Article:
- 1st Brigade - deploying on the southwest slopes of Rebbe Arienni and the northwest side of Mt. Belah.
- 3rd Brigade - in reserve east of Rebbe Arienni.
Meanwhile the Imperial forces had alerted some time between 0400 and 0500 - Ras Alula's scouts had seen and heard Albertone's Native Brigade moving forward, and had notified the rest of the Ethiopian Army. By 0600 much of this entire force was moving north and east to engage the invaders.The first contact came even further southwest than the heights of Enda Kidane. For reasons we still don't really know Albertone pushed his 1st Native Infantry further down the road towards Adowa. This unit was attacked in force some time between 0600 and 0700, the firing being the first indication that Baratieri had that his force had been discovered.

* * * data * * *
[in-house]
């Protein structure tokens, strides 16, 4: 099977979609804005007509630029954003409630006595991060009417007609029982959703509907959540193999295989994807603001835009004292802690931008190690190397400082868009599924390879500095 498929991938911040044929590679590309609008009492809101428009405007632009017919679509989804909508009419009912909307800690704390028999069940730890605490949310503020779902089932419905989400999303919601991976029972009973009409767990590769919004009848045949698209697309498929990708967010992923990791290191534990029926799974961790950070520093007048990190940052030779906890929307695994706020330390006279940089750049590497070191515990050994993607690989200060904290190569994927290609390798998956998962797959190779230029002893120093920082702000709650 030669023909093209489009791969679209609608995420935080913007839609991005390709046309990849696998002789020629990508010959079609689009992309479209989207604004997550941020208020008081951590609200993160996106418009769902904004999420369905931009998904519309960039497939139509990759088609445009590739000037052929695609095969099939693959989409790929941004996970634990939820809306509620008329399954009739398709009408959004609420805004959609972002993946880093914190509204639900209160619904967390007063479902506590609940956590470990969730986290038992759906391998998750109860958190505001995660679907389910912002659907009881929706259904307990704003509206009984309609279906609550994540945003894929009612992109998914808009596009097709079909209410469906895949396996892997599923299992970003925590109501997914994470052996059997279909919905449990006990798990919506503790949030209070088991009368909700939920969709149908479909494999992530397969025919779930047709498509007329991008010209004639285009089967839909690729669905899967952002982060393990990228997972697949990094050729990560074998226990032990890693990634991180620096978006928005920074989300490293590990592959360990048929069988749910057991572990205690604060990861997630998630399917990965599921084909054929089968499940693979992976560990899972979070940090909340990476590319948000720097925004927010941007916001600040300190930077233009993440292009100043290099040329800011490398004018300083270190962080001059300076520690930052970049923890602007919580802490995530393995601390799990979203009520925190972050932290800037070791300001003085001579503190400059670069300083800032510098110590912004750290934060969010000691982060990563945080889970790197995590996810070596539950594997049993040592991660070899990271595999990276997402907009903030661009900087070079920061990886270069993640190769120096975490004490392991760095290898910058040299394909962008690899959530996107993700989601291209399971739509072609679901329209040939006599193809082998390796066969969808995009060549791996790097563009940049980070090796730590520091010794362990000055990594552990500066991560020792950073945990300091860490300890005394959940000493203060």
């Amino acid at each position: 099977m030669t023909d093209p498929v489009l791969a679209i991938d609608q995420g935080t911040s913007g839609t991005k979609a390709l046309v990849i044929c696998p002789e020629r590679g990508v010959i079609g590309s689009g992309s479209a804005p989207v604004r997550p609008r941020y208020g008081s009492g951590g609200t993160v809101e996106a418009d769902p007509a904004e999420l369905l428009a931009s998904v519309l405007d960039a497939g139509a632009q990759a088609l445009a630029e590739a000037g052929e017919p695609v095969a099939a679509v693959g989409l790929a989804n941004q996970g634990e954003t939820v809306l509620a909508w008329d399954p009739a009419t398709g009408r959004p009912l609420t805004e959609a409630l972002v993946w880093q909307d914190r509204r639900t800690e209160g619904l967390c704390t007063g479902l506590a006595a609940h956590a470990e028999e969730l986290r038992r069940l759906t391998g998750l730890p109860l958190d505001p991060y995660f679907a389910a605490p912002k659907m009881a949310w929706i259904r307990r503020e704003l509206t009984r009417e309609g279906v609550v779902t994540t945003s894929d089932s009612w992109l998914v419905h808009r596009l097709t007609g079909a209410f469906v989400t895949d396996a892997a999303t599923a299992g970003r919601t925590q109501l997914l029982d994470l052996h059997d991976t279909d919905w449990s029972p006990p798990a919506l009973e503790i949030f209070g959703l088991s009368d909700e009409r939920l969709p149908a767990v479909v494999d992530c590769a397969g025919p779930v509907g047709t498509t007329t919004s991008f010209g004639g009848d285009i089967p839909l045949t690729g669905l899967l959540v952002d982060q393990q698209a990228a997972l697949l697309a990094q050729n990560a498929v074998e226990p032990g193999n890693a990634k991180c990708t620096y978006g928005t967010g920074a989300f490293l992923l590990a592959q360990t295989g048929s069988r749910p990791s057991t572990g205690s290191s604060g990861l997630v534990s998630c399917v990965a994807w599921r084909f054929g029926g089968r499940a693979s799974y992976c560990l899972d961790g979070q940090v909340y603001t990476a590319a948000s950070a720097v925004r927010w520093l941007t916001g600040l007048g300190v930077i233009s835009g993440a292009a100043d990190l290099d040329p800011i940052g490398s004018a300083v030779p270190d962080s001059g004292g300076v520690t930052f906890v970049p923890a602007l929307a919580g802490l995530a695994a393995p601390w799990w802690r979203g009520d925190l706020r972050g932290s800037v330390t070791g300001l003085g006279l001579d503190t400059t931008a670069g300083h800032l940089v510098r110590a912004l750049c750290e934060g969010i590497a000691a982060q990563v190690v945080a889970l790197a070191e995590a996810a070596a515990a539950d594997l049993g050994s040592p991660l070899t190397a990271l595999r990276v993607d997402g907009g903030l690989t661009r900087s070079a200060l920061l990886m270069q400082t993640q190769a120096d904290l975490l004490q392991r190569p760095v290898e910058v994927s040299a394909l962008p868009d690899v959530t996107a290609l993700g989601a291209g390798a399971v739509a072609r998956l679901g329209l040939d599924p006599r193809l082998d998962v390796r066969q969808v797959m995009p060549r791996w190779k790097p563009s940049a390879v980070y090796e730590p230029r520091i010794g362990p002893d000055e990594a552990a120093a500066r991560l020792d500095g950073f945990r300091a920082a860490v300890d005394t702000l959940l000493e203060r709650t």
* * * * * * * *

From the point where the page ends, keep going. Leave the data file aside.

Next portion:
At this point another one of these strange movements occurs. GEN Baratieri couldn't see where the Native Brigade actually was, but the direction of the firing suggested that it was southwest of his position on Mt. Esasho and was under attack. He ordered GEN Dabormida's 2nd Brigade to move to support Albertone's Natives. So Dabormida's guys move out.West.
For the life of me I can't figure this out. Even a slick-sleeved private with two bricks for brain cells should have been able to hear the firing to the southwest. But for some reason - mislead by his guide? confused by the terrain? just clueless? - 2nd Brigade wanders off into the northwest end of the valley, three miles north of the Native Brigade's position, and well out of supporting distance of any of the other Italian units.GEN Baratieri, who is still farkling about on Mt. Esasho, either doesn't know this has happened or doesn't understand that he now has a mile- to mile-and-a-half-wide gap in the center of his position.